Four members of a Chicago prep school’s local school council have filed suit against the other council members and have asked the court to nullify every vote the board has taken since April, claiming they illegally installed a council member to fill a vacancy and have since used that action to ram through a number of spending actions by the slimmest of margins.
South Shore International College Prep Local School Council members Henry English, Frank Horton III, Lisa Haynes and Learna Solsberry filed their complaint Aug. 19 in Cook County Circuit Court against South Shore Principal Janice Wells and the other eight members of the council. The council itself is also named as a defendant.
South Shore International is a college preparatory high school located on East 75th Street at S. Jeffrey Boulevard in the heart of Chicago’s South Shore neighborhood. The school’s mission statement says it immerses students in a globally-focused curriculum with the aim of teaching skills for “college preparedness, global citizenship, and medical health careers both domestic and abroad.” According to the principal’s message on the school’s website, the school is among the newest in Chicago Public Schools’ “selective high schools” and graduated its first class last year.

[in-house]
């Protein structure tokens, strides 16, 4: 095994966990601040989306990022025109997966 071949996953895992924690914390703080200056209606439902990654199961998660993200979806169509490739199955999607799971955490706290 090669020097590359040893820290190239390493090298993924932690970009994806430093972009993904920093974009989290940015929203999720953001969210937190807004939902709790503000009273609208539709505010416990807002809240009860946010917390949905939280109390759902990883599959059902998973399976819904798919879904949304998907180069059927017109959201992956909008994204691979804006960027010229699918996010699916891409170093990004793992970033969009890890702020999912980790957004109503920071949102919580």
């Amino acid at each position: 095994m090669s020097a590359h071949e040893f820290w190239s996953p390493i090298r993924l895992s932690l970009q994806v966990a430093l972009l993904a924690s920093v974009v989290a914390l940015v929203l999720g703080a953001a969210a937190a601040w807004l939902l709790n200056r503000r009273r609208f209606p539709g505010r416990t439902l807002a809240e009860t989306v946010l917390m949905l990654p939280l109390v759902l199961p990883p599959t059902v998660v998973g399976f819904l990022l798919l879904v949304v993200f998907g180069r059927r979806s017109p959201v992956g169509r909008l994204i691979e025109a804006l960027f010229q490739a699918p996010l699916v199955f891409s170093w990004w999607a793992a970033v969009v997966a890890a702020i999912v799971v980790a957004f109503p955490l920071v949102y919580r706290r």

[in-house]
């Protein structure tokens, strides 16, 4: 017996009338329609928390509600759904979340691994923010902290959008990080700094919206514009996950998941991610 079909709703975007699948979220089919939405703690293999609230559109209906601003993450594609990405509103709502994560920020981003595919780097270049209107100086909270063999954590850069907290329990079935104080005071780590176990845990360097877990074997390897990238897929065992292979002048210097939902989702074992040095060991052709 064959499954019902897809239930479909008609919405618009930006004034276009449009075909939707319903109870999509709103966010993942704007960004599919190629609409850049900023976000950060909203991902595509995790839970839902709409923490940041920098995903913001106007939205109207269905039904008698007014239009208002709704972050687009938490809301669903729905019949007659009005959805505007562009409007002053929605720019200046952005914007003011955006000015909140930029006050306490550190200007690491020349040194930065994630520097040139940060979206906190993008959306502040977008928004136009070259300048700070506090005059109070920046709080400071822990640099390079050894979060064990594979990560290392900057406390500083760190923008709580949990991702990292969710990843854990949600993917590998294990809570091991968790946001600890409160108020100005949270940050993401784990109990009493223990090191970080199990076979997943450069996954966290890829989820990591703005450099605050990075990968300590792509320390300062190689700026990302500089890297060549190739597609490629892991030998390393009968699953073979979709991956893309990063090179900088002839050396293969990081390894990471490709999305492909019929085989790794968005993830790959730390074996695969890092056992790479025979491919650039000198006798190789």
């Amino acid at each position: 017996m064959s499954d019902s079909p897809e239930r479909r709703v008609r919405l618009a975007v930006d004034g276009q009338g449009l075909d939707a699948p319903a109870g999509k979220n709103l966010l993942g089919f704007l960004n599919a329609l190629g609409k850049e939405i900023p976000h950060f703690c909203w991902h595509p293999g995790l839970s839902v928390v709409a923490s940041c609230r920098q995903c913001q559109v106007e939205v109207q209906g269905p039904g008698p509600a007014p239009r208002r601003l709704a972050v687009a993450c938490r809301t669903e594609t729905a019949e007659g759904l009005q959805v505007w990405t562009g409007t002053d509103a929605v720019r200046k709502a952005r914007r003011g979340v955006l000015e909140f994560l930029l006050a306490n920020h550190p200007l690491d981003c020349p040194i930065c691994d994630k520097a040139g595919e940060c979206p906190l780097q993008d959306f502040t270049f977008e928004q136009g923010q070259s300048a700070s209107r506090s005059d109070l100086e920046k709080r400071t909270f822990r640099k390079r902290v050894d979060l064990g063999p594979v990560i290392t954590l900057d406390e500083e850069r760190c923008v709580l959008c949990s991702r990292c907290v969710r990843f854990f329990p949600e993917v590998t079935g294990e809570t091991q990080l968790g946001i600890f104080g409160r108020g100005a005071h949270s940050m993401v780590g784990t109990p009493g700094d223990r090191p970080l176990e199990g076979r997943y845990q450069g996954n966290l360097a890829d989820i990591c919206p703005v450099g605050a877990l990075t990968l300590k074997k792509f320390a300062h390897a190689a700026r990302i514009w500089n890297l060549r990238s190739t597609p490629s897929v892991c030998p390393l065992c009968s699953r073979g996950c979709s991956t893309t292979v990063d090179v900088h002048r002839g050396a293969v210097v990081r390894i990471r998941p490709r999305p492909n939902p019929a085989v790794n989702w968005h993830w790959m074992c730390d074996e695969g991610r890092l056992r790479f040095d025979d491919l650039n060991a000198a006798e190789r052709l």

According to court documents, there was a vacancy on the local school council last spring, and board members entertained an appropriate motion at an open meeting in March to fill it. The board did not make an appointment in that meeting, and instead voted to table the motion. At its next meeting, in April, a vote was taken to appoint Marie Berry to the vacancy.
In the lawsuit, the plaintiffs claim Berry’s appointment was improper because there was no motion to withdraw the tabling vote first and bring the matter back to consideration. The suit also claims Berry’s appointment was made without a quorum of the board. The lawsuit claims the vote violated Roberts Rules of Order, the Chicago Public School Bylaws for Local School Councils and the Illinois Open Meetings Act.
Since Berry’s appointment, the plaintiffs allege the board has passed a number of measures “by bare majority margins and barely sufficient members to constitute a quorum.” The measures include the principal’s contract and other votes regarding the school’s financial affairs.
The lawsuit does not seek any punitive damages other than “relief that [the] court deems fair, just, and equitable,” but asks the court to void Berry’s appointment and to prohibit the council from taking any action at all until an election can be held to fill the previously vacant position. The plaintiffs ask that the election be held within 60 days of the court’s judgment.
The lawsuit also asks the court to rule all the council’s actions since Berry’s April appointment are void or voidable. The plaintiffs also seek reimbursement for their attorney fees and court costs.
The suit was filed by the plaintiffs’ attorney, Ronald G. Draper, of Chicago.